Many so-called rockumentaries have tackled the pressures and pains that come with rock and roll stardom. But a question these films never address is what if your band have never hit the big time and, as comedian Stewart Lee puts it in his new film, have been “hampered by ongoing commercial indifference?” Well in the case of Robert Lloyd and his post-punk group The Nightingales, the answer is a resounding “f*** it, just keep on rocking”.

Together with Brass Eye director Michael Cumming, Lee has knocked together this endearing DIY-doc that traces the history of The Nightingales and pieces together their legacy. Part travelogue, part extended interview, we follow Lee and Lloyd as they retrace the latter’s past through Birmingham and London. It is clear from the get-go that Lee has a huge amount of respect for Lloyd and vice versa, and this feeling of mutual appreciation quickly becomes the film’s wholesome backbone.

Another charming through line is the surprising similarities between Lee’s way with words and Lloyd’s wonderfully tongue-in-cheek lyrics. At one point, Lee tells a story about a Nightingales’ song that uses a bakery as a metaphor for society. “What are you talking about?” Lloyd replies, “I just used to work in a bakery.” It is these pithy, digression-filled interactions that keep the doc ticking along and make Lloyd such a cheeky, lovable character. As much as the subject of the doc is about the Nightingales’ history, it seems Lee is often far more interested in just spending time with Lloyd.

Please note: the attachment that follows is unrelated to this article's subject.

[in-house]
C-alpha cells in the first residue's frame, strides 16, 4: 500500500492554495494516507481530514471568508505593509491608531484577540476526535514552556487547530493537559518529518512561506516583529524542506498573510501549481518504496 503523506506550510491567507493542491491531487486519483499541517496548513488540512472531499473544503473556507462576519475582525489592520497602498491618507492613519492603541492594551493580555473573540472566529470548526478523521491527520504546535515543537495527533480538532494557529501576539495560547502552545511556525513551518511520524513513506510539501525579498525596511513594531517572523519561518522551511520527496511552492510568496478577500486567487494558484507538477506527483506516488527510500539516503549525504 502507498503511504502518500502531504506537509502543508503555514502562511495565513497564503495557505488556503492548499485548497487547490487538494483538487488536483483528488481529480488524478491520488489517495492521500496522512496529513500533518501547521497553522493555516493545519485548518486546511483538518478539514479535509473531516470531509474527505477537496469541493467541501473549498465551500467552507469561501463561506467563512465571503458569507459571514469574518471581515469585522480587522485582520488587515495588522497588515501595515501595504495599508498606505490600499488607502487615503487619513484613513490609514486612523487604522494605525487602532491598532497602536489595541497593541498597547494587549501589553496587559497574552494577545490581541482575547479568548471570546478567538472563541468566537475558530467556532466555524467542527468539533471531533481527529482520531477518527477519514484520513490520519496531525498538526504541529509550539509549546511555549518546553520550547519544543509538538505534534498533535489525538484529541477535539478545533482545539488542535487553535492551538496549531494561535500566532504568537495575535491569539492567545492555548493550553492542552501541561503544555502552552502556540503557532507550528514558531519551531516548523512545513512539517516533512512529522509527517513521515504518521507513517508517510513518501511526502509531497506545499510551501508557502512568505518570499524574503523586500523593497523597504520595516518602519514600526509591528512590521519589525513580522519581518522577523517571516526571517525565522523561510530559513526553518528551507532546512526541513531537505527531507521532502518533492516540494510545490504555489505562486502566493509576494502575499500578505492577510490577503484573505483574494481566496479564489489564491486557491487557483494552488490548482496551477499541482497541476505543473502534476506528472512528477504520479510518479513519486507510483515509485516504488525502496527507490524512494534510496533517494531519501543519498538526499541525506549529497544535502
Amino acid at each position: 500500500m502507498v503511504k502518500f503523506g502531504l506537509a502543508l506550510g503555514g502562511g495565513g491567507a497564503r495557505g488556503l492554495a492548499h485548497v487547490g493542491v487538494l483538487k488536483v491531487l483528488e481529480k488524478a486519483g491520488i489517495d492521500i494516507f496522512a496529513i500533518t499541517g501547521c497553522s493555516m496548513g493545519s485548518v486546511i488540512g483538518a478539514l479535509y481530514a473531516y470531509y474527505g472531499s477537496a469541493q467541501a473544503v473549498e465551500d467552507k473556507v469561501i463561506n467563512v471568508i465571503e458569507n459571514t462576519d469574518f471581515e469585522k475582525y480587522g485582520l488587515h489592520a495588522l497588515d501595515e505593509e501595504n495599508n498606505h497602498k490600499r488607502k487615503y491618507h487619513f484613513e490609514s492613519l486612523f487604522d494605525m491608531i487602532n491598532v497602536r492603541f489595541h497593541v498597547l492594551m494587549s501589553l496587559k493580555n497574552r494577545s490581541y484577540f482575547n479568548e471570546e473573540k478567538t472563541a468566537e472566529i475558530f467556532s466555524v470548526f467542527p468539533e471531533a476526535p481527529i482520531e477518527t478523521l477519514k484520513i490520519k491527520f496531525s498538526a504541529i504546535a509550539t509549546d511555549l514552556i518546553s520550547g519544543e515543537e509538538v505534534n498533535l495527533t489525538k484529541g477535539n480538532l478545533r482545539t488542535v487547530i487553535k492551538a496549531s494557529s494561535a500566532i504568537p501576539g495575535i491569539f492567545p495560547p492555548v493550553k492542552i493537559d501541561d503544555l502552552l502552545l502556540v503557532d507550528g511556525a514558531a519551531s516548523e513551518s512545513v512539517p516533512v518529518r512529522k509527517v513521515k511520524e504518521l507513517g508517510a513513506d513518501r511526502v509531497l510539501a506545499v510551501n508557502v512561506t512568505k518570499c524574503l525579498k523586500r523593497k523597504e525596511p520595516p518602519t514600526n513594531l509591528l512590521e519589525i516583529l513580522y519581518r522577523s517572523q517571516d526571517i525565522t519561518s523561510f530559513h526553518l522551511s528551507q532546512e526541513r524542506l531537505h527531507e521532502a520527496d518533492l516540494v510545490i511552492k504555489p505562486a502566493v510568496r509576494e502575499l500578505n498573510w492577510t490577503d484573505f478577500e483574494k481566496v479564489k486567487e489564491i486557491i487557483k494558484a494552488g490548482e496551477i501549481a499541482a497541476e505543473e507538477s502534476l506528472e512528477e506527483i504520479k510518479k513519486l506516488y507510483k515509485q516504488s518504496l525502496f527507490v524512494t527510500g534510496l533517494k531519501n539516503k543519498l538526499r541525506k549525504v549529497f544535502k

On the surface, King Rocker may be little more than a rather niche passion project. But it is through Lee and Lloyd’s friendship the film really elevates itself, as Lloyd tells the comedian at one point, “the problem with you is that you overanalyse everything.” Maybe we need more Robert Lloyds in the world.

RATING: 4/5


INFORMATION

CAST: Robert Lloyd, Stewart Lee, Frank Skinner, Marc Riley

DIRECTOR: Michael Cumming

WRITERS: Stewart Lee, Michael Cumming

SYNOPSIS: Comedian Stewart Lee traces the history of largely forgotten punk group The Nightingales, talking to lead singer Robert Lloyd about their legacy.